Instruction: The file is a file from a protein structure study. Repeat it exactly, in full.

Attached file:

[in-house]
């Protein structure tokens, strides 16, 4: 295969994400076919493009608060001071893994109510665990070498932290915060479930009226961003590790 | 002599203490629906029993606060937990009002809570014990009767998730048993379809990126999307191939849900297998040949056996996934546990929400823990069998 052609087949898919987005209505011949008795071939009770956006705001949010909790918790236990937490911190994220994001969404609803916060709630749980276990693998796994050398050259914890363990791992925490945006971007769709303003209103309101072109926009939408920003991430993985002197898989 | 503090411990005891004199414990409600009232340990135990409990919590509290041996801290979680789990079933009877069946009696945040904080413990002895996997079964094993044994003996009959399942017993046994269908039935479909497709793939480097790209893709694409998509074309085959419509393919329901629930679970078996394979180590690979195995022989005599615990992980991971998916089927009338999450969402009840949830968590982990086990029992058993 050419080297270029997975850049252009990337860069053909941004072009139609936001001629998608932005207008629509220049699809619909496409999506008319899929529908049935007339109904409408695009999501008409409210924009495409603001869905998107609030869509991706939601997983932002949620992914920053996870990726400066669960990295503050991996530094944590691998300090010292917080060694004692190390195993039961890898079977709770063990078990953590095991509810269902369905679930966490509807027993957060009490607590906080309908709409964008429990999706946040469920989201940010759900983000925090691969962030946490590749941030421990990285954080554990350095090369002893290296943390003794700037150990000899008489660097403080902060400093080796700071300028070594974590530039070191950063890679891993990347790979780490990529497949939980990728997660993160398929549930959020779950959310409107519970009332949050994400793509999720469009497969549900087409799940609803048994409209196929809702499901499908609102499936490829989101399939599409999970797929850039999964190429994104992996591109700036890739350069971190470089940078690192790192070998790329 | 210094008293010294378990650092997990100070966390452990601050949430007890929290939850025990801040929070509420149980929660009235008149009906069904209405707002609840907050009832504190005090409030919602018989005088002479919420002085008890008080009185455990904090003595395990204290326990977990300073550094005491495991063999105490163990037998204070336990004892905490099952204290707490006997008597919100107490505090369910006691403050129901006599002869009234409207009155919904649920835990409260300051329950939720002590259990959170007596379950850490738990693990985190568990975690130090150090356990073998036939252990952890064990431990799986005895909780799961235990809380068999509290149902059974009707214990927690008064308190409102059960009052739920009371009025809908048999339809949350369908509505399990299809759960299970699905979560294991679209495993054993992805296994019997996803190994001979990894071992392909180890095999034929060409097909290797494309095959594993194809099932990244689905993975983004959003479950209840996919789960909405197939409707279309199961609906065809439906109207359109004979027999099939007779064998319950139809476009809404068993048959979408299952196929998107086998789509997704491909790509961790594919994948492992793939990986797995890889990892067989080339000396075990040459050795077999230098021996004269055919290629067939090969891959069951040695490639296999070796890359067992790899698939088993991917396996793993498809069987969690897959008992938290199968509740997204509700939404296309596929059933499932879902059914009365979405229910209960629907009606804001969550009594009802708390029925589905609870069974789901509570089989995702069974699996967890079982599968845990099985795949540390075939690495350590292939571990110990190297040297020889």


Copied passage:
[in-house]
């Protein structure tokens, strides 16, 4: 295969994400076919493009608060001071893994109510665990070498932290915060479930009226961003590790 | 002599203490629906029993606060937990009002809570014990009767998730048993379809990126999307191939849900297998040949056996996934546990929400823990069998 052609087949898919987005209505011949008795071939009770956006705001949010909790918790236990937490911190994220994001969404609803916060709630749980276990693998796994050398050259914890363990791992925490945006971007769709303003209103309101072109926009939408920003991430993985002197898989 | 503090411990005891004199414990409600009232340990135990409990919590509290041996801290979680789990079933009877069946009696945040904080413990002895996997079964094993044994003996009959399942017993046994269908039935479909497709793939480097790209893709694409998509074309085959419509393919329901629930679970078996394979180590690979195995022989005599615990992980991971998916089927009338999450969402009840949830968590982990086990029992058993 050419080297270029997975850049252009990337860069053909941004072009139609936001001629998608932005207008629509220049699809619909496409999506008319899929529908049935007339109904409408695009999501008409409210924009495409603001869905998107609030869509991706939601997983932002949620992914920053996870990726400066669960990295503050991996530094944590691998300090010292917080060694004692190390195993039961890898079977709770063990078990953590095991509810269902369905679930966490509807027993957060009490607590906080309908709409964008429990999706946040469920989201940010759900983000925090691969962030946490590749941030421990990285954080554990350095090369002893290296943390003794700037150990000899008489660097403080902060400093080796700071300028070594974590530039070191950063890679891993990347790979780490990529497949939980990728997660993160398929549930959020779950959310409107519970009332949050994400793509999720469009497969549900087409799940609803048994409209196929809702499901499908609102499936490829989101399939599409999970797929850039999964190429994104992996591109700036890739350069971190470089940078690192790192070998790329 | 210094008293010294378990650092997990100070966390452990601050949430007890929290939850025990801040929070509420149980929660009235008149009906069904209405707002609840907050009832504190005090409030919602018989005088002479919420002085008890008080009185455990904090003595395990204290326990977990300073550094005491495991063999105490163990037998204070336990004892905490099952204290707490006997008597919100107490505090369910006691403050129901006599002869009234409207009155919904649920835990409260300051329950939720002590259990959170007596379950850490738990693990985190568990975690130090150090356990073998036939252990952890064990431990799986005895909780799961235990809380068999509290149902059974009707214990927690008064308190409102059960009052739920009371009025809908048999339809949350369908509505399990299809759960299970699905979560294991679209495993054993992805296994019997996803190994001979990894071992392909180890095999034929060409097909290797494309095959594993194809099932990244689905993975983004959003479950209840996919789960909405197939409707279309199961609906065809439906109207359109004979027999099939007779064998319950139809476009809404068993048959979408299952196929998107086998789509997704491909790509961790594919994948492992793939990986797995890889990892067989080339000396075990040459050795077999230098021996004269055919290629067939090969891959069951040695490639296999070796890359067992790899698939088993991917396996793993498809069987969690897959008992938290199968509740997204509700939404296309596929059933499932879902059914009365979405229910209960629907009606804001969550009594009802708390029925589905609870069974789901509570089989995702069974699996967890079982599968845990099985795949540390075939690495350590292939571990110990190297040297020889």